ATHENS – It’s not easy being gay in Greece and it’s even tougher for gender queer children and youths during a time when many people are questioning and challenging their sexual identity and how to be identified.
In May, Greece banned conversion therapy for minors, a practice aimed at suppressing a person’s sexual orientation or gender identity and which the lesbian, gay, bisexual and trans community worldwide, as well as health experts, have condemned as harmful, noted Reuters in a report.
The measure pushed through Parliament by Greece’s Conservative New Democracy government means that psychologists or other health professionals need a person’s explicit consent to perform treatment and face fines and a prison term if they violate the law.
“There were some false treatments that stated that when a minor has chosen a different sexual orientation, his parents could supposedly proceed with ‘treatments’ for this child to ‘return to normality,’” Health Minister Thanos Plevris told Parliament, defending of what was done.
“Obviously these treatments not only are not a therapy but they are not supported scientifically,” he said in defense of the legislation.
That’s on paper, but in real life people such as queer artist and author Sam Albatros, who was raised in a rural part of the country, told the news agency that they don’t have an easy time in their lives, using pronouns they prefer.
“My mom said: ‘Don’t worry, when you grow up you are going to marry a woman, you are going to have kids and you will show them’… The worst thing is that she said this to actually comfort me,” Albatros said.
That reflects the prevalent attitude that the LGBTTQQIAAP (Lesbian-Gay-Bisexual-Transgeender-Transsexual-Queer-Questioning-Intersex-Ally-Asexual-Pansexual) community, youths and children face.
Albatros (their artistic name) published Faulty Boy,, a book describing the what queer children are confronted with in a country where the Greek Church teaches that what they do is a sin.
“Of course I felt the pressure to change,” said Albatros, although Prime Minister Kyriakis Mitsotakis, whom the agency said doesn’t want to portrayed as ultra-conservative or against gay and other gender rights appointed a committee to draft a national strategy for improving LGBTQI+ rights.
“I know that much remains to be done,” he said on May 17, the international day against homophobia and transphobia. “Modern Greece has the will, the maturity, the heart and the soul to cover for the lost ground.”
DO YOU TAKE THEM?
But while gay unions are allowed, gay marriages aren’t, although the government has also repelled a ban on blood donations by gay men and has been training civil servants on LGBTQI issues, said Mitsotakis’s chief Economic Adviser Alexis Patelis.
There have been advances over the years along with setbacks, particularly the former ruling Radical Left SYRIZA walking back pledges for further gay rights reforms to help the community.
The news agency noted how complex the issue is as governments and politicians try to show concern without going all the way with legislation that some critics said is half-hearted at best.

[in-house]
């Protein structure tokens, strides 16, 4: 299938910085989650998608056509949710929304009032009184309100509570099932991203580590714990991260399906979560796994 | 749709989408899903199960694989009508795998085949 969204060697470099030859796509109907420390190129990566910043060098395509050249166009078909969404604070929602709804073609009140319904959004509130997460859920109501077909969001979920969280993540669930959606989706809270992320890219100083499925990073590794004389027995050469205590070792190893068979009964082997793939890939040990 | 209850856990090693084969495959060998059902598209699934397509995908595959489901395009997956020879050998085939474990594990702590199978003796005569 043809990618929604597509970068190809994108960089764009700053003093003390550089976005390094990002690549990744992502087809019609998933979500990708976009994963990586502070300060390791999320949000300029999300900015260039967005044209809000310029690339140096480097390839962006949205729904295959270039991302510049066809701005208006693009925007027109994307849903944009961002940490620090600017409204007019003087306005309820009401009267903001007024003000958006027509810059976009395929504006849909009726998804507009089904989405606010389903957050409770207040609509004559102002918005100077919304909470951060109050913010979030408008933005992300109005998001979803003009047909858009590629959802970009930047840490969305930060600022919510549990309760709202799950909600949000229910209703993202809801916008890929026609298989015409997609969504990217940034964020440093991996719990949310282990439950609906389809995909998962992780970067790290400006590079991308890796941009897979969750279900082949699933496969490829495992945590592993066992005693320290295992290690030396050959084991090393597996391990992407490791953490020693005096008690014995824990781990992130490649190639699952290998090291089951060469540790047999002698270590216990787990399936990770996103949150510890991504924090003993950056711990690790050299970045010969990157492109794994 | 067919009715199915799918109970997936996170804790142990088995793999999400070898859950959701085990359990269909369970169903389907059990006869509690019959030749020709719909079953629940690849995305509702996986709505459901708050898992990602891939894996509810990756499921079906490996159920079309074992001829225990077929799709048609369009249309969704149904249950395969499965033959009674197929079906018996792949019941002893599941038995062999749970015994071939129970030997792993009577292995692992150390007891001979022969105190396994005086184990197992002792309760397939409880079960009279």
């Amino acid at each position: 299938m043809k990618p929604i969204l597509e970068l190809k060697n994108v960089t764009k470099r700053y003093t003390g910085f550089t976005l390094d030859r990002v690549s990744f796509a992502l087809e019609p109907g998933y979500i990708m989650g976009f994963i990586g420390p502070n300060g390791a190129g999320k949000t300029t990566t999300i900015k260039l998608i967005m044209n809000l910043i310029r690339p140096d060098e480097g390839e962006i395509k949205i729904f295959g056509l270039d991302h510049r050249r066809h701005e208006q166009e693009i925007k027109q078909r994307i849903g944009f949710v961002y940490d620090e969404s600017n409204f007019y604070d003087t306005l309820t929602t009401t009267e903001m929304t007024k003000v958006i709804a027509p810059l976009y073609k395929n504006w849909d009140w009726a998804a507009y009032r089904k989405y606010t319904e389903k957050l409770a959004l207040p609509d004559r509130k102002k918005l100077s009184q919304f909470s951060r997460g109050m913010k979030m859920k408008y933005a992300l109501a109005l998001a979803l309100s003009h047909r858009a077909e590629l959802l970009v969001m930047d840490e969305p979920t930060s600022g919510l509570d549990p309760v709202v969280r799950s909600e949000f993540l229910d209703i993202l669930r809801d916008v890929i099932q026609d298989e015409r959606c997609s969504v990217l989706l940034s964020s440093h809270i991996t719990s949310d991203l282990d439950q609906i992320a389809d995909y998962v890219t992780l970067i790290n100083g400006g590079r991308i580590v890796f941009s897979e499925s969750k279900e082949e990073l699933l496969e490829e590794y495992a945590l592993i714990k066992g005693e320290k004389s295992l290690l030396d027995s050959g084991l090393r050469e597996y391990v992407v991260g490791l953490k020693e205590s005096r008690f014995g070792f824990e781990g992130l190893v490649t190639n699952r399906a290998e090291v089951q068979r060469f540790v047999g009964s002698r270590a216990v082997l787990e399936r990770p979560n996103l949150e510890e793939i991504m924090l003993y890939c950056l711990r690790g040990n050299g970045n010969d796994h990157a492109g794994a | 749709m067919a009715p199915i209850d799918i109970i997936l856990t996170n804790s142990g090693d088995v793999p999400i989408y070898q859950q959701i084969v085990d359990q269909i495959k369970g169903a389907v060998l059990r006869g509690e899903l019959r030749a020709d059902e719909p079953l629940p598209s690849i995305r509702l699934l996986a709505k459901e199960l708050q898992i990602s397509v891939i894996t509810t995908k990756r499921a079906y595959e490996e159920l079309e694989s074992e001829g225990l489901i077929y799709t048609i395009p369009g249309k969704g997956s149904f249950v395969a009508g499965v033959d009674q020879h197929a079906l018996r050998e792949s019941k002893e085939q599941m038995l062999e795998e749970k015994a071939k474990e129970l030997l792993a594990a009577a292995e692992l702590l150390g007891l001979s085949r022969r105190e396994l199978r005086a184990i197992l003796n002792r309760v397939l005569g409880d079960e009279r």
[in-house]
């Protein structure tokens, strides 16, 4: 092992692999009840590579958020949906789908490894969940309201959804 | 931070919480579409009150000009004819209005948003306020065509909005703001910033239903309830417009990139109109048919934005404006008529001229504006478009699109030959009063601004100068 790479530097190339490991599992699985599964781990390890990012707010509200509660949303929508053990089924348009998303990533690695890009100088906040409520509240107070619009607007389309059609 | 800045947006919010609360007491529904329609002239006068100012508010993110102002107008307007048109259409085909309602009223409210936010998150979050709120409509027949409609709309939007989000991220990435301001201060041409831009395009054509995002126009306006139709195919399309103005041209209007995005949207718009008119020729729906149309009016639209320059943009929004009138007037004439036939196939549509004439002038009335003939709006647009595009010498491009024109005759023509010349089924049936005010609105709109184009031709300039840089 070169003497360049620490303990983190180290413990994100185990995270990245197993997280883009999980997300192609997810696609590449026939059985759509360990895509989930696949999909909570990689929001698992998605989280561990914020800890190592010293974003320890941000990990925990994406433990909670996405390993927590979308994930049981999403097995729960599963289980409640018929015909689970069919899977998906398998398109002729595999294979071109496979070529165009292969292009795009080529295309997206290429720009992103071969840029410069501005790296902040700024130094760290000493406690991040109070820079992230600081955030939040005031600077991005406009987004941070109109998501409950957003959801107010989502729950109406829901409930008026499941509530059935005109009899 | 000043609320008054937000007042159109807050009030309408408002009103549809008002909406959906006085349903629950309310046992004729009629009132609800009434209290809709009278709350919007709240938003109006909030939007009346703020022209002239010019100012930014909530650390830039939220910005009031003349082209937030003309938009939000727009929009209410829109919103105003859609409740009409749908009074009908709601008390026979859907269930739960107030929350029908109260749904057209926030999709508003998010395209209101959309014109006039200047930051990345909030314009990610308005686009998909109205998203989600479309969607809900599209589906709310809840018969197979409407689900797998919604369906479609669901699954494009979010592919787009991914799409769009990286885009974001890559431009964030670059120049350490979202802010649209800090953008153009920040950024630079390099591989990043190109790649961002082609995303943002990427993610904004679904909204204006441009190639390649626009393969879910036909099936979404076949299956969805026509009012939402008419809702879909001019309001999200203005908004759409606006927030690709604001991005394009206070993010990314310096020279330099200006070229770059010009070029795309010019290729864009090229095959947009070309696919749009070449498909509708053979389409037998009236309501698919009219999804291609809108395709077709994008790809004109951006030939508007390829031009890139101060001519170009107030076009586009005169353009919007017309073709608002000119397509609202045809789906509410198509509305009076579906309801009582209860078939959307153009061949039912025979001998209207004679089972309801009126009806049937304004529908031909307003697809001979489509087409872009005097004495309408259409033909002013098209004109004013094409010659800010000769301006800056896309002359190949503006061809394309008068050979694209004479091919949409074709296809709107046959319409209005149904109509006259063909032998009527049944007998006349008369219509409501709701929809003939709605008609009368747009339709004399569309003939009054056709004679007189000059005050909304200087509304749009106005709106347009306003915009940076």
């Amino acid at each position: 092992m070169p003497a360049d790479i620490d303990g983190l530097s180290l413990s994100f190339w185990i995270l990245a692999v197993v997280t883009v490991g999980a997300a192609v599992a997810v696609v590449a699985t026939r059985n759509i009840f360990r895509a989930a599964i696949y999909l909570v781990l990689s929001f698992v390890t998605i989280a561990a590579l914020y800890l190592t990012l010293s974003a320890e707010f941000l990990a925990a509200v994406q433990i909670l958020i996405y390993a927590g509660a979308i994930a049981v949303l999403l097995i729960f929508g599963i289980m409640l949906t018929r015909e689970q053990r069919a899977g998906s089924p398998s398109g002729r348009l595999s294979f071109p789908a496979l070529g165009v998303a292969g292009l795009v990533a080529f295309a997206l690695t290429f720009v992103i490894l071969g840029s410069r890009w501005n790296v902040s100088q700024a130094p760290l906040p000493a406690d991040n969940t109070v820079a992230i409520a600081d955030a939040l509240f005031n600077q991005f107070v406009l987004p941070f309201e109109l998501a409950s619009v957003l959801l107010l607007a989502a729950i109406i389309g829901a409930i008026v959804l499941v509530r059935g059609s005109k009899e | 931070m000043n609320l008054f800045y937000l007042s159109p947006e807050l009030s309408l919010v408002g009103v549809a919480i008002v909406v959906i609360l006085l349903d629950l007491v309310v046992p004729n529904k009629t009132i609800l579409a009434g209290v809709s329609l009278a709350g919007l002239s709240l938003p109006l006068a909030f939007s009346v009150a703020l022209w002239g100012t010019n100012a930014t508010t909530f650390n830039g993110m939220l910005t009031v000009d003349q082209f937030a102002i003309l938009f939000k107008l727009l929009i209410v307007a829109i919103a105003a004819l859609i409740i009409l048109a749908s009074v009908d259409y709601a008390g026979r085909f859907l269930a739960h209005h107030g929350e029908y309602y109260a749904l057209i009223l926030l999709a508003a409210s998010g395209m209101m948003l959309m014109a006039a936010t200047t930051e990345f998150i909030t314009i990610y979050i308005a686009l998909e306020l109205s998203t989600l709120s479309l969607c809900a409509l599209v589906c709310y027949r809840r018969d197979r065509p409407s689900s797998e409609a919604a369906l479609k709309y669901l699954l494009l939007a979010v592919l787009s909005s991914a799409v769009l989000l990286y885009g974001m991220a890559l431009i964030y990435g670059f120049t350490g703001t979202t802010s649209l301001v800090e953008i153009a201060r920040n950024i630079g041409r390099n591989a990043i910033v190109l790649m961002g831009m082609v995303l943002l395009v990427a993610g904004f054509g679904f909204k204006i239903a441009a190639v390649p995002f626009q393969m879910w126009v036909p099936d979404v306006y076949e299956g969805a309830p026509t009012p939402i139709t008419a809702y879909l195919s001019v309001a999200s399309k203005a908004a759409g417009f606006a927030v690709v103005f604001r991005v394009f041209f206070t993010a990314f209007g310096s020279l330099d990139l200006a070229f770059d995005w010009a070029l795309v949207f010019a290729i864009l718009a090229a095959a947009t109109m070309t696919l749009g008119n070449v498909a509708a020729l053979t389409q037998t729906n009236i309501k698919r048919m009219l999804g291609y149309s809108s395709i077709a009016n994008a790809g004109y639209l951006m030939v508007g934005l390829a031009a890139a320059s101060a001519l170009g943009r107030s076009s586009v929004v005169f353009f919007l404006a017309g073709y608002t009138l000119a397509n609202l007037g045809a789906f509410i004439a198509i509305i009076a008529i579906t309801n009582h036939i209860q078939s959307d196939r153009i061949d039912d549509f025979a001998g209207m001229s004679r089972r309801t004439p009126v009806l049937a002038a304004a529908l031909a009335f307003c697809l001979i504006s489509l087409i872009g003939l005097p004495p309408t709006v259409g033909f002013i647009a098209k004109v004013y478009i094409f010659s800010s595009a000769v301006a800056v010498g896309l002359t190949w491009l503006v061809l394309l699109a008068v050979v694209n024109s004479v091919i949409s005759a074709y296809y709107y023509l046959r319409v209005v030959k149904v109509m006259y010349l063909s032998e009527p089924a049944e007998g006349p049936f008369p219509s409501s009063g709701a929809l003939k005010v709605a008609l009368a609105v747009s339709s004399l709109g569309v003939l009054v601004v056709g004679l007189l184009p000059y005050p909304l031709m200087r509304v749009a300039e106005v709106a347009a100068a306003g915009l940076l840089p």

Same-sex couples are not allowed to marry or adopt children and while the conversion therapy ban excludes adults, it requires their consent, which the LGBTI+ proponents said is akin to torture for them.
It also confines practitioners to paid health professionals when they are often conducted by religious and other counselors, the report added.
“Unfortunately in Greece all of the reforms that have been approved (by parliament), are half, incomplete, with very dangerous gaps and loopholes,” Parvy Palmou a gender queer, non-binary psychotherapist with Greece’s Transgender Support Association told the news agency.
The government also plans to ban unnecessary “sex normalizing” surgeries on intersex babies born with atypical chromosomes that affect their bodies in a way that does not fit with the normative definitions of male or female.
Rinio Simeonidou, mother of an intersex teenager and member of Intersex Greece, a group which supports about 250 families with intersex members, said that, “They need to be able to decide for themselves at an appropriate age if and when they will perform any operation knowing the consequences and alternatives and not injure their body and soul irreparably.”
She told Reuters that 13 years on from her own experiences, doctors were still advising mothers of intersex fetuses to terminate their pregnancies.
While polls done this year by the Eteron and Dianeosis institutes showed that a majority of young Greeks support key LGBTQI+ reforms there is staunch opposition, including in the Church.
Seven priests wrote to Mitsotakis protesting against a TV advertisement for same-sex marriage: “Christians … know that God created two sexes, man and woman. There is no third sex,” they said in their letter, although the community said there are many.
Albatros, who lives in London and has earned hundreds of admirers for their art, said they don’t plan to return home. “I still do not feel comfortable here,” they said about Greece.. “I’m very bad with having to fight for things that I consider that they should be a given.”